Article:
Yip started learning Wing Chun from Chan Wah-shun when he was 13. Since Chan was 70 at the time, Yip was Chan’s last student. Due to his teacher’s age, Yip learned most of his skills and techniques from Chan’s second oldest disciple: Ng Chung-sok. Chan died three years after Yip’s training started and one of his dying wishes was to have Ng continue teaching Yip.
At the age of 15, Yip moved to Hong Kong with help from his relative Leung Fut-ting. One year later, he attended school at St. Stephen’s College, a secondary school for wealthy families and foreigners living in Hong Kong. During Yip’s time at St. Stephen’s, he saw a foreign police officer beating a woman and Yip intervened. The officer attempted to attack Yip, but Yip struck him down and ran to school with his classmate. Yip’s classmate later told an older man who lived in his apartment block. The man met with Yip and asked what martial art Yip practiced. The man told Yip that his forms were “not too great”. The man challenged Yip’s Wing Chun against the man in chi sao (a form of training that involves controlled attack and defence). Yip saw this as an opportunity to prove that his abilities were good, but was defeated by the man after a few strikes. Yip’s opponent revealed himself to be Leung Bik, Chan Wah-shun’s senior and son of Chan’s teacher, Leung Jan. After that encounter, Yip continued learning from Leung Bik.
Yip returned to Foshan when he was 24 and became a policeman. He taught Wing Chun to several of his subordinates, friends and relatives, but did not officially run a martial arts school. Yip went to live with Kwok Fu during the Second Sino-Japanese War and only returned to Foshan after the war, where he continued his career as a police officer. Yip left Foshan for Hong Kong in 1949 after the Chinese Communist Party established the People’s Republic of China on the Chinese mainland. Yip was an officer of the Kuomintang (Chinese Nationalist Party), the Communists’ rival in the Chinese Civil War.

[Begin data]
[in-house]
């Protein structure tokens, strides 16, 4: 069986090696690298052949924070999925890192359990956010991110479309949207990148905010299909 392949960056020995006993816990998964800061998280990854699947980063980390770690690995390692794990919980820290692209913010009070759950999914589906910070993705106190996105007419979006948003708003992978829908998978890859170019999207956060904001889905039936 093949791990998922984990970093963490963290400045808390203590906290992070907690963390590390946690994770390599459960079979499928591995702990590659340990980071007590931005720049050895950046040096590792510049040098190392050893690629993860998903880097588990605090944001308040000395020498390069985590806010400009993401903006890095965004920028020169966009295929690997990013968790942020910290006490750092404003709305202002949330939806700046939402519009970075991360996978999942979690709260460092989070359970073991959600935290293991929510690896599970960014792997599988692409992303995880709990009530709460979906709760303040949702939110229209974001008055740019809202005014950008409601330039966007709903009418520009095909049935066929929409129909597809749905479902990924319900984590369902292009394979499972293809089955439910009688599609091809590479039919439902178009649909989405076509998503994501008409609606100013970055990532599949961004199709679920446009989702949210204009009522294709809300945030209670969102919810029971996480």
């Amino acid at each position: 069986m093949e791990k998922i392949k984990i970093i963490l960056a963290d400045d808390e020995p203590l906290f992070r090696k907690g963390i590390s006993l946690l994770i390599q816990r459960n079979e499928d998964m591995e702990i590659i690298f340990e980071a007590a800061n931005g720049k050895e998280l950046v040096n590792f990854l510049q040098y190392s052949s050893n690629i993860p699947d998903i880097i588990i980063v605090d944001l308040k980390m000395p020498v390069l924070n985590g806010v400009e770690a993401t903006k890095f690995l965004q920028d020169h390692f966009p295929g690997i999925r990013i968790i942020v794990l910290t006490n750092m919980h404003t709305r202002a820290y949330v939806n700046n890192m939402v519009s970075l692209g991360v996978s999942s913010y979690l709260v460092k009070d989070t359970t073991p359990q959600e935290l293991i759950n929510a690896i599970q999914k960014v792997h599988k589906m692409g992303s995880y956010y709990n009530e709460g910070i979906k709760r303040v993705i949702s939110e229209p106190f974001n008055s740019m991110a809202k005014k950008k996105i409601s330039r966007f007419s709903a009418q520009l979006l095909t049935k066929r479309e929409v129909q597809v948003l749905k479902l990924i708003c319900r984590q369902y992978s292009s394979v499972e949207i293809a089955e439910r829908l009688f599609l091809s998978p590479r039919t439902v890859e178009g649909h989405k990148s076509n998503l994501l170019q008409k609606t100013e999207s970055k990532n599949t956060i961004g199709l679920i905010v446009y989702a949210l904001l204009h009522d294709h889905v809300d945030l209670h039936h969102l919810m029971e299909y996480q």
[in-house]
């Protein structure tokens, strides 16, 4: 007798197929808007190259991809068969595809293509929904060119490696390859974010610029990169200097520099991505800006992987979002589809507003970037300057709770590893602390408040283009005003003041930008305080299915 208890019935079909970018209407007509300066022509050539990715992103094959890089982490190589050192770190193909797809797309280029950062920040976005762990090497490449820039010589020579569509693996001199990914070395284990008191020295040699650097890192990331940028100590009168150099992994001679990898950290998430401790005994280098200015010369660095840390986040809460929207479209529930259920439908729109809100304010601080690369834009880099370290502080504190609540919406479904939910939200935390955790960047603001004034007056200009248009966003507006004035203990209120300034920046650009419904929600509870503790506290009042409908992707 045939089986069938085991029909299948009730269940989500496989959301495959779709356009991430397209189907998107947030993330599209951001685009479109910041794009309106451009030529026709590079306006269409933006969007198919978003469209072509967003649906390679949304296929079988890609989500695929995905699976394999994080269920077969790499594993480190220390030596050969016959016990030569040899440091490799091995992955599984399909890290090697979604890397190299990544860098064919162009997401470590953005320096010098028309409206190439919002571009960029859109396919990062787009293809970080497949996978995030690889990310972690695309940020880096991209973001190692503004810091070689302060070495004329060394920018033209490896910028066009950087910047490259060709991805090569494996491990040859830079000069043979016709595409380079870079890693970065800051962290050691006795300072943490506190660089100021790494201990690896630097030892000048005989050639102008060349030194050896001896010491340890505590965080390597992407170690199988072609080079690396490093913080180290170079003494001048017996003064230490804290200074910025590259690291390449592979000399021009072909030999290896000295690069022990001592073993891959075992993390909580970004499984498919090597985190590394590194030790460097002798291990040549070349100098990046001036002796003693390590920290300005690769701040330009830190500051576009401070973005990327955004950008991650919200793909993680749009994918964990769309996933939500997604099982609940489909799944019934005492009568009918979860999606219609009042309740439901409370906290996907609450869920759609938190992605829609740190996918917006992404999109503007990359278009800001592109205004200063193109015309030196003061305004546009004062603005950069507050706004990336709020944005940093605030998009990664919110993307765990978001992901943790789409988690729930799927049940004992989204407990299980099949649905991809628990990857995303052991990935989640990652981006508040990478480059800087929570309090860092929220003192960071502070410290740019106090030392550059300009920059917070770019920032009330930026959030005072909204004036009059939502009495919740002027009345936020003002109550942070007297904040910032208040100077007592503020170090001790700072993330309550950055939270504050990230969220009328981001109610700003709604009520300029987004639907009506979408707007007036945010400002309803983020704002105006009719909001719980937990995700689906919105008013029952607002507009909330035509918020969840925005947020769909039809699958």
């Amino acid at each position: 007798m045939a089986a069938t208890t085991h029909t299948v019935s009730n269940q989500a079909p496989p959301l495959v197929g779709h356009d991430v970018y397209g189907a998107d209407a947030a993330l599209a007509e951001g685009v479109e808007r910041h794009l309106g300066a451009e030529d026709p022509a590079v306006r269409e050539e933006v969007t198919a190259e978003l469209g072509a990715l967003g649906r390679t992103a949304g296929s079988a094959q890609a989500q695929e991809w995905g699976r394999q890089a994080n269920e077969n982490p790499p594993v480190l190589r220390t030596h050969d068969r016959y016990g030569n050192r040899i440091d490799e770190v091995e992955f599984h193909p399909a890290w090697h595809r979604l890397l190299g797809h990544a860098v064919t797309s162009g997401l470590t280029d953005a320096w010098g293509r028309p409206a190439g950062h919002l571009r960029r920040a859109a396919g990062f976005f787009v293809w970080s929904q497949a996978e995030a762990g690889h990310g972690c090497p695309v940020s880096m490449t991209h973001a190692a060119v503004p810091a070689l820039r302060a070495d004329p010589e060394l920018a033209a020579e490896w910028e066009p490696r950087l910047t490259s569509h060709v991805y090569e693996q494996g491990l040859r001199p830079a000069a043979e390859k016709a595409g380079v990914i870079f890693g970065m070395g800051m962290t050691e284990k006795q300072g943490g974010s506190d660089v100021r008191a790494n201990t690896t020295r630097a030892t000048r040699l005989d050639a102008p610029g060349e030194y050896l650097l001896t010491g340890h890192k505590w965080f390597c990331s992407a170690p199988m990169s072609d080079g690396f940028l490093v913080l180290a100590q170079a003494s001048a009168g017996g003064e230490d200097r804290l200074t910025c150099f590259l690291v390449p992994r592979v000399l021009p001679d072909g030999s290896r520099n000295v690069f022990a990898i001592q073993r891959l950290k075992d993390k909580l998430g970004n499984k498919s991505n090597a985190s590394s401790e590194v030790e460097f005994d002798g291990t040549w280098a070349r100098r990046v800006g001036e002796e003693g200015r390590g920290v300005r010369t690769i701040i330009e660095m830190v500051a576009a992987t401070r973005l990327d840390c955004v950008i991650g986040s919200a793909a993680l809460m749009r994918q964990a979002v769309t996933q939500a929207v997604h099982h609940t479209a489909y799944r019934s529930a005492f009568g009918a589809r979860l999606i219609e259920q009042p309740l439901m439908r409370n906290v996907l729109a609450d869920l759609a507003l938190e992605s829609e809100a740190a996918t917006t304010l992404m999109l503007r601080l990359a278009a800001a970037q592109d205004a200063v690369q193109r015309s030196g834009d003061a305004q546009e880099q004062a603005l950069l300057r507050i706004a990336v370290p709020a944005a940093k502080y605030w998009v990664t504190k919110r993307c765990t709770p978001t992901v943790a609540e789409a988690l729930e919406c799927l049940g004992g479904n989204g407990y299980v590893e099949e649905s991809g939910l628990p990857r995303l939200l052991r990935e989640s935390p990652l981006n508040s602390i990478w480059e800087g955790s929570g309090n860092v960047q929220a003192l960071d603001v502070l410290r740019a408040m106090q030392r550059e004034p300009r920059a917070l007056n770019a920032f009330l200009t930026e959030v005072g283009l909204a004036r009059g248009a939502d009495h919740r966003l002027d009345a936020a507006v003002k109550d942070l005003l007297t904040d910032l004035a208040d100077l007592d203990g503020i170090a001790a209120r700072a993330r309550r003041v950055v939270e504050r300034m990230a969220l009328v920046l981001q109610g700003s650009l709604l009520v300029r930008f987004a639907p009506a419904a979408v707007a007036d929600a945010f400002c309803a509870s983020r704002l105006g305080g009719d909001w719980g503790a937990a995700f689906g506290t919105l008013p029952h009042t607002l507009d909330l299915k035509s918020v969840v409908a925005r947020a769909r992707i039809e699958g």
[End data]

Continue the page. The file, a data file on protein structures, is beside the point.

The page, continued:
Initially, Yip Man’s teaching business was poor because Yip’s students typically stayed for only a couple of months. He moved his school twice: first to Castle Peak Road in Sham Shui Po and then to Lee Tat Street in Yau Ma Tei. By then, some of his students had attained proficiency in Wing Chun and they were able to start their own schools. Some of his students and descendants sparred with other martial artists to compare their skills and their victories helped to increase Yip’s reputation. In 1967, Yip and some of his students established the Ving Tsun Athletic Association.
Yip died on 2 December 1972, from throat cancer. Yip’s legacy is the global practice of Wing Chun with his most notable student being the legendary Bruce Lee (李小龍). Yip also left behind a written history of Wing Chun. Many artifacts of his life are on display in the “Yip Man Tong” museum in the Foshan Ancestral Temple grounds.
Ip Man, a film loosely based on the life of Yip Man starring Donnie Yen as the martial artist, was released in cinemas in 2008. The film takes a number of liberties with Yip’s life, often for dramatic effect. The film focuses on Yip’s life during the 1930’s to the 1940’s during the Second Sino-Japanese War. The sequel Ip Man 2 focuses on Yip’s beginnings in Hong Kong and his disciples—including Bruce Lee.
Another film based on Yip Man’s biography called The Legend is Born – Ip Man was released in June 2010. Herman Yau directed the film and it starred Dennis To as Yip Man. Wong Kar-wai’s The Grandmasters, a film starring Tony Leung as Yip Man, is scheduled to be released in December 2012.
Amid a surge of Yip Man-related film projects in production, Donnie Yen told the Chinese media in March 2010 that after Ip Man 2, he will no longer play the Wing Chun master any more. He stated, “I would never ever touch any films related to Ip Man. This will be my final film on the subject. Whenever something becomes a success, everyone would jump on the bandwagon, this is very frightening. Did you know how many Ip Man films are in production? Under such condition, we would not progress, it’d only lead to over-saturation of the subject matter.”